Top 10 Shocks - Part 2

Top 10 Shocks - Part 2

5. North Korea 1-0 Italy, 1966 – In the conclusive game of the group phase, the Azzurri were sent packing by a mobile and energetic Korean outfit who before the tournament were favourites to go home pointless. Pak Doo Ik’s solitary goal was enough to convince the Ayresome Park crowd, and the world, to take notice as North Korea reached the last 8. Only a one man magic show from Eusebio could inspire Portugal to knock them out, after the Koreans had sprinted to a 3-0 lead within the first half hour.

4. Northern Ireland 1-0 Spain, 1982 – Group favourites and hosts Spain were taught a lesson in complacency when Northern Ireland, complete with the youngest player to ever play in the World Cup (Norman Whiteside), beat them courtesy of a 47th minute Gerry Armstrong goal. The 45,000+ partisan crowd in Valencia were left scratching their heads and Spain finished the group in 2nd place, behind the Irish. Both subsequently finished bottom of their second phase groups, which marked the end of their World Cup 1982 dreams.

3. Uruguay 2-1 Brazil, 1950 – A Maracana crowd no smaller than 170,000 was left bewildered as outright favourites Brazil tasted defeat at the hands of Uruguay. After so much hype from the media, a proclamation from Rio’s Mayor that Brazil would emerge victorious, and the fact that prior to the match Brazil had scored 13 and conceded just 2 (in 2 final round matches), the Celeste did the unexpected and overturned an early deficit to win their second and last World Cup to date.

2. West Germany 3-2 Hungary, 1954 – The fact that this match has been nicknamed the “Miracle of Bern” pretty much says it all. West Germany, with their amateur players, were hammered 8-3 in an earlier round by the “Golden Team.” This was by no means an embarrassment as the Hungarians were unbeaten in 32 matches ahead of the final and, even with only a half-fit Ferenc Puskas, were expected to win the Jules Rimet trophy without much of a challenge.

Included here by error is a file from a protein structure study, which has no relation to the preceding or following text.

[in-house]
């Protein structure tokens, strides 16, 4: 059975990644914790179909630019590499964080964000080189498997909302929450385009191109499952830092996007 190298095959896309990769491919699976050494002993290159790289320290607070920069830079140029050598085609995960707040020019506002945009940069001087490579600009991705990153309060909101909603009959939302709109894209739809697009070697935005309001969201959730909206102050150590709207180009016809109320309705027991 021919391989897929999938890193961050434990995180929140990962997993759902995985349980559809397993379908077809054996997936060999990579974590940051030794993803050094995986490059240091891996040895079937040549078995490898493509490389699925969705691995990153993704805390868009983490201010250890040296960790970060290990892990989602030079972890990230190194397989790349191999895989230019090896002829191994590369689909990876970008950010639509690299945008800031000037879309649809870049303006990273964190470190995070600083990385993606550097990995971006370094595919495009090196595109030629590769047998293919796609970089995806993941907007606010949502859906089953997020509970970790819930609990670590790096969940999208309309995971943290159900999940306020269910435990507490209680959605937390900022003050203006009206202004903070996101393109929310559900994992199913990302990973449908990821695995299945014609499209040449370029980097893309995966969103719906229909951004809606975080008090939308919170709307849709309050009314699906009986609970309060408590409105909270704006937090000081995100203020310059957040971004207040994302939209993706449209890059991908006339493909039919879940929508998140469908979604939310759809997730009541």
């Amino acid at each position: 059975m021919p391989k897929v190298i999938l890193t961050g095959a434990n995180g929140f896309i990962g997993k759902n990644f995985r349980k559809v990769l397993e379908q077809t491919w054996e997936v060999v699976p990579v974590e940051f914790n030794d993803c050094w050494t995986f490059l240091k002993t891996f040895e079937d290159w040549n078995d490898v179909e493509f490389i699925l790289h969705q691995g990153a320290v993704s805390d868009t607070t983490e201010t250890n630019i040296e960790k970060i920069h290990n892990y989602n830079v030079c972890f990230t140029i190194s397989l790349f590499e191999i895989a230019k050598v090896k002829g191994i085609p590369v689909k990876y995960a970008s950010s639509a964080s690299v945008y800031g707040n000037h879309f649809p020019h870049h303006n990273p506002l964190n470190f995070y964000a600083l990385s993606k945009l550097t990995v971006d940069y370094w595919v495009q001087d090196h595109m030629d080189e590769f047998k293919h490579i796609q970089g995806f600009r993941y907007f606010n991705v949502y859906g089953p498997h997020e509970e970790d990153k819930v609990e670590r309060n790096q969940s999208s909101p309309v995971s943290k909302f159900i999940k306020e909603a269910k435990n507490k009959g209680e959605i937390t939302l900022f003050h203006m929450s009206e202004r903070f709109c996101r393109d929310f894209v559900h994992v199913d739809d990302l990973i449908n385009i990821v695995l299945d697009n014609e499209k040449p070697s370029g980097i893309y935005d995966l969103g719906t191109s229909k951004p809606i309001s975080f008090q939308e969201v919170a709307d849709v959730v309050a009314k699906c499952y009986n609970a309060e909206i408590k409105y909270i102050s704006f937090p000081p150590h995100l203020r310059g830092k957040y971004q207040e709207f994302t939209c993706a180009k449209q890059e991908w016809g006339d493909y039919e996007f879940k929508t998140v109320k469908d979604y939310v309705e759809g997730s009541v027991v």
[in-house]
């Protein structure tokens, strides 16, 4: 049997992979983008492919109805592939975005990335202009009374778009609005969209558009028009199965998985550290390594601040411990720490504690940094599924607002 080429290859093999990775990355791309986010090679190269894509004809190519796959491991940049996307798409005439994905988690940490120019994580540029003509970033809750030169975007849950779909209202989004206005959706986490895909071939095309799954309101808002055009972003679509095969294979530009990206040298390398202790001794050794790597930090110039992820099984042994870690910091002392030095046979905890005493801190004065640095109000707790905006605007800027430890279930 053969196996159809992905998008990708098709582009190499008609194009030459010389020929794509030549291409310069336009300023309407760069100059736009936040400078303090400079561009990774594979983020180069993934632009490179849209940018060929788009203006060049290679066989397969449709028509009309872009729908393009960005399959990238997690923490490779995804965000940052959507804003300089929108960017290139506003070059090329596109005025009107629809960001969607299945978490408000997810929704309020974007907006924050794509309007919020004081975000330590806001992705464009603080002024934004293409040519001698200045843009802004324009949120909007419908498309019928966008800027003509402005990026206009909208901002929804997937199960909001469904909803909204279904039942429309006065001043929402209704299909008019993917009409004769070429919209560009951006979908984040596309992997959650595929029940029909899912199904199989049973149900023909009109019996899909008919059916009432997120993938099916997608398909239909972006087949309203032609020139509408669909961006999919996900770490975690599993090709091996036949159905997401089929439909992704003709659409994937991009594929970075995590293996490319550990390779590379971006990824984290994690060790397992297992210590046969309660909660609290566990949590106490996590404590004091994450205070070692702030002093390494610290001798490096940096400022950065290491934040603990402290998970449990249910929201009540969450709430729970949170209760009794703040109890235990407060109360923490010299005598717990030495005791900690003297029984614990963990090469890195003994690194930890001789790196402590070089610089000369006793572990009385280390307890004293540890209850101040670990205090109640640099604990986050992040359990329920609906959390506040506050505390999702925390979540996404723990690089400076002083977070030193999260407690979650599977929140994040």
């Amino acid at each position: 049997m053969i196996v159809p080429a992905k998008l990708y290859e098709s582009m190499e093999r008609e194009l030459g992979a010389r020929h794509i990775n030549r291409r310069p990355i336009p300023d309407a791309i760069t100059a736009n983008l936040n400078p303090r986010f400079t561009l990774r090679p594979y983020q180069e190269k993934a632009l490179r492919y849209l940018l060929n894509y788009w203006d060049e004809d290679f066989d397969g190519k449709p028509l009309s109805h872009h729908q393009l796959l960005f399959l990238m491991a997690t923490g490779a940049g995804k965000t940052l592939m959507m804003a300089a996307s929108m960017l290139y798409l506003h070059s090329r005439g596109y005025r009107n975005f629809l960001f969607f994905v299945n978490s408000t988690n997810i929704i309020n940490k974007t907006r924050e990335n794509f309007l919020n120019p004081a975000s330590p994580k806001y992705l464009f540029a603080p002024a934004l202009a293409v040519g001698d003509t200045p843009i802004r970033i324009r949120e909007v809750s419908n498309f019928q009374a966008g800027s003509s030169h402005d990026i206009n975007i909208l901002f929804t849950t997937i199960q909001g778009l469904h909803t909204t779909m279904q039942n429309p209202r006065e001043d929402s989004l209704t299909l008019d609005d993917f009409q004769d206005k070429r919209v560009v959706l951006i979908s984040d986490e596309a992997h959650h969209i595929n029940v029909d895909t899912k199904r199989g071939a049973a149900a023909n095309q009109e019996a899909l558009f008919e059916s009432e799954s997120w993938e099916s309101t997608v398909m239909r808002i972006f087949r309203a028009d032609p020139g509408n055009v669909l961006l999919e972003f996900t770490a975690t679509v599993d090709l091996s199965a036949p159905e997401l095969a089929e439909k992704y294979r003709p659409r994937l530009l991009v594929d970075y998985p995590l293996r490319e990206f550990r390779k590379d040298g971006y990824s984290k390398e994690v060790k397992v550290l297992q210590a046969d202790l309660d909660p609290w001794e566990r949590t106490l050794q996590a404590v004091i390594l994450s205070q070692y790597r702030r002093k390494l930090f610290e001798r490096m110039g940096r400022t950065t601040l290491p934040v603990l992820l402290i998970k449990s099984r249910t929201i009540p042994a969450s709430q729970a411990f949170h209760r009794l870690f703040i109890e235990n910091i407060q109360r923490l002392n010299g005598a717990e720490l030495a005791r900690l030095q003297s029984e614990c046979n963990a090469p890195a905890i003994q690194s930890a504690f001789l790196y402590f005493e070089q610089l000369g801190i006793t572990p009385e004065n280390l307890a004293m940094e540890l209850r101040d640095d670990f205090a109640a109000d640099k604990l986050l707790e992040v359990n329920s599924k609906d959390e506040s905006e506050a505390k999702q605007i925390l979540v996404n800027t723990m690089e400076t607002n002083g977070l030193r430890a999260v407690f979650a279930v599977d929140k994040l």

1. USA 1-0 England, 1950 – It seems that the English have been experts at making excuses for longer than first thought. Haitian-born Joe Gaetjens' first-half goal was enough to dash English hopes, which before the tournament were sky-high due to their impressive post-war record (23 wins, 3 draws, 4 losses). English newspapers presumed the 1-0 scoreline to be a misprint, and even though 8 of the American starting XI were born on American soil, so strong was the outcry from England that the US team was made up of non-American ‘imports’ that a FIFA hearing (in which the USA were cleared of any wrongdoing) was initiated. What makes this even more amazing is that the US team consisted of part time footballers, who spent the majority of their lives as school teachers, dishwashers and the like. Hugely shocking and hugely embarrassing for His Majesty’s men.

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